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Breaking News - Broken Economy

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The problem with “business reporting” is that it is just that – reporting business for business’ interests, rather than broader economics, serving the needs of the greater public.

As I reported the beginning of the New Depression a year ago (specifically Nov. 7, 2007), the business sections and financial news services all continued to maintain that while recession was a possibility (!?), any intermittent rise in the Dow or swell in commodities activity was enough to quell any fear. What disturbs me most is that while the voices on the internet, my own as well as those of several wise and honest economists (some of whom appear on the same sites as I do) get some notice, it is but a small fraction of the notice received by mainstream media, who have been complicit – yes, complicit – in the evaporation of the wealth of millions of middle class investors who might have, had they been better informed, had a chance of protecting themselves from the ruin that ensued over these past twelve months. And now – now that 50% of the wealth of this nation has been wiped out – now they tell you:

Bloomberg, Dec. 1, 2008:

Recession in U.S. Started in December 2007, NBER Says
By Timothy R. Homan and Steve Matthews
Dec. 1 (Bloomberg) -- The U.S. economy entered a recession in December 2007, the panel that dates American business cycles said today.
The declaration was made by the National Bureau of Economic Research, a private, nonprofit group of economists based in Cambridge, Massachusetts. The last time the U.S. was in a recession was from March through November 2001, according to NBER.

(By the way, that is the whole “article” (although “blurb” would be a better word for it), and, yes, they credit two writers.)

So, they’re now telling you – in case you hadn’t noticed – that we’ve been in a recession for the past 12 months. Perhaps next Dec. 1, they’ll let you in on the fact that the recession is a depression – just in case you also haven’t noticed that the price of your home or a new car or even most consumer goods has been deflating, which helps you not a whit if you’re one of the ten million American workers (and 500,000 more every month) who haven’t a job!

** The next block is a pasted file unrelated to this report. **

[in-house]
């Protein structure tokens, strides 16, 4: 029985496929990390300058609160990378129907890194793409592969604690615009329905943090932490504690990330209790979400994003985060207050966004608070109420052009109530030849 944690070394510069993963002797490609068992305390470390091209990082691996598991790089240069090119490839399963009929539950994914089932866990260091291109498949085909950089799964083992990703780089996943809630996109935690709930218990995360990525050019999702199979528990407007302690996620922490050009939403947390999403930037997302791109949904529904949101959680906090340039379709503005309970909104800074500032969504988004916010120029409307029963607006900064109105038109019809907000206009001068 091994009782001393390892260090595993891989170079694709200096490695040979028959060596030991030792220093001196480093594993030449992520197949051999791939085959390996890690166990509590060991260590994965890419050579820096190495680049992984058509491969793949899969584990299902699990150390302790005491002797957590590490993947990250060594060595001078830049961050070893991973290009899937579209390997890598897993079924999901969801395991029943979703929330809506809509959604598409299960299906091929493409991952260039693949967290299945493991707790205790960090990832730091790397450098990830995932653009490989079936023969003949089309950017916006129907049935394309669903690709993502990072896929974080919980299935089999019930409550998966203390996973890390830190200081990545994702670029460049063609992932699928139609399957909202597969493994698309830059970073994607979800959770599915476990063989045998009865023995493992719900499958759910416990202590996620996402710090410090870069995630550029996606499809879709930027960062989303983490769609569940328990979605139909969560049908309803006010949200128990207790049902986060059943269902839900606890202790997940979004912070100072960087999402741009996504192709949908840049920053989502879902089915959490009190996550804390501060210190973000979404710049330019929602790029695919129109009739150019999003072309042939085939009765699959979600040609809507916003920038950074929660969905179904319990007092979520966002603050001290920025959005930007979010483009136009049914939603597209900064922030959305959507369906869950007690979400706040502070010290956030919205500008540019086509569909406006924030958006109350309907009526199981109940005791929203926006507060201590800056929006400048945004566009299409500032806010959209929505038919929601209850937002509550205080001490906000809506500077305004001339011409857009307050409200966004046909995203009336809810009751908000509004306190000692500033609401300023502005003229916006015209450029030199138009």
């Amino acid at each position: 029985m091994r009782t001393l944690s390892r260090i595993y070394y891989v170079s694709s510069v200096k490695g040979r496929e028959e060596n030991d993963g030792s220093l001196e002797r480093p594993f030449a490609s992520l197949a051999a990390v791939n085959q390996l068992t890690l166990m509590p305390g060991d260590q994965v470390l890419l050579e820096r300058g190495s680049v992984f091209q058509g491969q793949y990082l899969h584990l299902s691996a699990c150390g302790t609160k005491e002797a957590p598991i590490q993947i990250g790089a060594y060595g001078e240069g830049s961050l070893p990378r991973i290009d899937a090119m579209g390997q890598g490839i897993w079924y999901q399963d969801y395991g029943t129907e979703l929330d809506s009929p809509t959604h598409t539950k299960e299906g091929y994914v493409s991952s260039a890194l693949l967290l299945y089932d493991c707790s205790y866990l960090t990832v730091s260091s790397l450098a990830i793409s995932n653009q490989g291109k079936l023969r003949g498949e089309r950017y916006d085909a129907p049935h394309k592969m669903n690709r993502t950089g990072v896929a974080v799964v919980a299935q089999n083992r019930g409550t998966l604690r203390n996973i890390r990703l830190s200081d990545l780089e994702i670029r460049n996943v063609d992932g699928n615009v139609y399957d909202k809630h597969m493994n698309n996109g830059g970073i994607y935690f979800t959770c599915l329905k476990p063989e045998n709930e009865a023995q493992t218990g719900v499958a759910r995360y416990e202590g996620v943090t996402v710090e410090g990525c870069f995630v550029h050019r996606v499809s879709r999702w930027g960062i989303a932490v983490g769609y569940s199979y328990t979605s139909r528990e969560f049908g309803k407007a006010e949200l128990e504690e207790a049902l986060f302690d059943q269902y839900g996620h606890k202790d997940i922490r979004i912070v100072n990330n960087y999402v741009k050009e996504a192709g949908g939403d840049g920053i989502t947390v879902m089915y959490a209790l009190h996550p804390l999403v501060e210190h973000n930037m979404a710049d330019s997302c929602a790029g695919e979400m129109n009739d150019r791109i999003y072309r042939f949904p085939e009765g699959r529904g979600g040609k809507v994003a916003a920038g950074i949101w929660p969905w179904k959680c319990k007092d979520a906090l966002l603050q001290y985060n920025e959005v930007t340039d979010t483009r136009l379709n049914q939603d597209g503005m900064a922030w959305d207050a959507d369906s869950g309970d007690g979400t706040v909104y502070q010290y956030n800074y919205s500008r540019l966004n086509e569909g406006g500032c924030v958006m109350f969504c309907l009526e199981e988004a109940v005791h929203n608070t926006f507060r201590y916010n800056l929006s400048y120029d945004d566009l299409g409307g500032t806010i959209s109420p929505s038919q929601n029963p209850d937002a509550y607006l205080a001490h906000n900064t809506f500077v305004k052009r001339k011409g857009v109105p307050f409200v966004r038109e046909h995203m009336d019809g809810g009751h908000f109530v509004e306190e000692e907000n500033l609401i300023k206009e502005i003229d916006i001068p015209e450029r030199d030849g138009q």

The New York Times reported today that many of the local television news anchors are losing their perches. Now, on the one hand there’s something comforting to people about turning on their local news at 6pm and 11pm every night and seeing the same face; hearing the same stentorian voices decade after decade. But keeping these celebrity copy readers in those chairs is very costly – both in the size of paychecks and in the chasm created by the wealth disparity between the newsreader and the viewers.

I have been concerned that the objectivity of a news anchor being paid a seven- or eight- figure salary, with respect to – for example, the need to reinstate more aggressive progressive taxation might not be affected. One of the few areas in which money has been trickling down is in television “newsrooms”, because keeping the reporters personally invested in the ideas of low taxes, artificially inflated markets, and the concepts of financial self-interest has, in turn, served the needs of the corporate management that employs them.

Now, the jig is up, and there’s little to be gained from continuing to overpay on-air anchors or to keep up the print/internet charade. It’s time to return to journalism. And if and when the Bloombergs and CNNs and (oy, vey) CNBCs of the world decide to get with the program and tell the truth, well, we’ll still be here, and probably still be ten steps ahead.

But until they catch up, we'll still be here with the truth - as it happens.


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Michael Fox is a writer and economist based in Los Angeles. He has been a corporate controller, professor, and small business entrepreneur. After a life-altering accident, he spent five years learning more about medicine and the healthcare (more...)

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